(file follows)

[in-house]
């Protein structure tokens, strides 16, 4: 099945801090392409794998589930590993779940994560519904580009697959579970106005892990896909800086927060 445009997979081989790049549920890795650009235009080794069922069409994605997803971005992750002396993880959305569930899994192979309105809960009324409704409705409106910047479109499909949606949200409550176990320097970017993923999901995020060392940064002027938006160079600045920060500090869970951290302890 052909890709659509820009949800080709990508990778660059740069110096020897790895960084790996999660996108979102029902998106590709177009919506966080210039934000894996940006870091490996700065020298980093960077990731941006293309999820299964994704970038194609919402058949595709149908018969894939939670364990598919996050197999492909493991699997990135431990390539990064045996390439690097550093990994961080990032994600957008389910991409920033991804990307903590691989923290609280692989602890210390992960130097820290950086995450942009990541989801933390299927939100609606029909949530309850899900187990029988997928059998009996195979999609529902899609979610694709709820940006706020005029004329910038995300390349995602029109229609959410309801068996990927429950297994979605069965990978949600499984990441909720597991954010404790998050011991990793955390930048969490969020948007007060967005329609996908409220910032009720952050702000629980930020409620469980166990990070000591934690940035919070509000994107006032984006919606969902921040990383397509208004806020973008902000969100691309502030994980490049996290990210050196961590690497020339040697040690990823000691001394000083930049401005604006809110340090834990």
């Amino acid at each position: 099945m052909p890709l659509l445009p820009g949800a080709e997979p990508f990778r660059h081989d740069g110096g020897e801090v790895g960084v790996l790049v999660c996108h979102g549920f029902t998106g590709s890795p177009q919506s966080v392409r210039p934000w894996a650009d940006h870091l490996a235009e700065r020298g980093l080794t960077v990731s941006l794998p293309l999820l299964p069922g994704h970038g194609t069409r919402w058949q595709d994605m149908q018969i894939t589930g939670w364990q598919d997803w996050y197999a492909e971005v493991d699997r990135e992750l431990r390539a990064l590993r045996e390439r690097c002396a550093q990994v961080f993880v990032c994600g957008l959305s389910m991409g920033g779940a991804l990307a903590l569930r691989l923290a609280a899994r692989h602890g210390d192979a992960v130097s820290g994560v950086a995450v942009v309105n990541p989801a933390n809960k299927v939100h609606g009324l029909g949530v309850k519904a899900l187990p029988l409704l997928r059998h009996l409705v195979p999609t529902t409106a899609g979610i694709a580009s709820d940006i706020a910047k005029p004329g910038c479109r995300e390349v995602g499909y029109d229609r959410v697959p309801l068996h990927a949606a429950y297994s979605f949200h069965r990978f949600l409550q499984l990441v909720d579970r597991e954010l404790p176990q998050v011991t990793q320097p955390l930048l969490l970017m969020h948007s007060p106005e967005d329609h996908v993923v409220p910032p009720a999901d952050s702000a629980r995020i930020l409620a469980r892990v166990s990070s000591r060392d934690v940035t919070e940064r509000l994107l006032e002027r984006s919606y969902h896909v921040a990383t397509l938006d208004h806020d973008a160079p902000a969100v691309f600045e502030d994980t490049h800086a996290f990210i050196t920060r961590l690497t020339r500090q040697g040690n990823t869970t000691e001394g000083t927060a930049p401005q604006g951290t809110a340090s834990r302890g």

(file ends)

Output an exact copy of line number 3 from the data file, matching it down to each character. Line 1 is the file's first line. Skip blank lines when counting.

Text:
């Amino acid at each position: 099945m052909p890709l659509l445009p820009g949800a080709e997979p990508f990778r660059h081989d740069g110096g020897e801090v790895g960084v790996l790049v999660c996108h979102g549920f029902t998106g590709s890795p177009q919506s966080v392409r210039p934000w894996a650009d940006h870091l490996a235009e700065r020298g980093l080794t960077v990731s941006l794998p293309l999820l299964p069922g994704h970038g194609t069409r919402w058949q595709d994605m149908q018969i894939t589930g939670w364990q598919d997803w996050y197999a492909e971005v493991d699997r990135e992750l431990r390539a990064l590993r045996e390439r690097c002396a550093q990994v961080f993880v990032c994600g957008l959305s389910m991409g920033g779940a991804l990307a903590l569930r691989l923290a609280a899994r692989h602890g210390d192979a992960v130097s820290g994560v950086a995450v942009v309105n990541p989801a933390n809960k299927v939100h609606g009324l029909g949530v309850k519904a899900l187990p029988l409704l997928r059998h009996l409705v195979p999609t529902t409106a899609g979610i694709a580009s709820d940006i706020a910047k005029p004329g910038c479109r995300e390349v995602g499909y029109d229609r959410v697959p309801l068996h990927a949606a429950y297994s979605f949200h069965r990978f949600l409550q499984l990441v909720d579970r597991e954010l404790p176990q998050v011991t990793q320097p955390l930048l969490l970017m969020h948007s007060p106005e967005d329609h996908v993923v409220p910032p009720a999901d952050s702000a629980r995020i930020l409620a469980r892990v166990s990070s000591r060392d934690v940035t919070e940064r509000l994107l006032e002027r984006s919606y969902h896909v921040a990383t397509l938006d208004h806020d973008a160079p902000a969100v691309f600045e502030d994980t490049h800086a996290f990210i050196t920060r961590l690497t020339r500090q040697g040690n990823t869970t000691e001394g000083t927060a930049p401005q604006g951290t809110a340090s834990r302890g």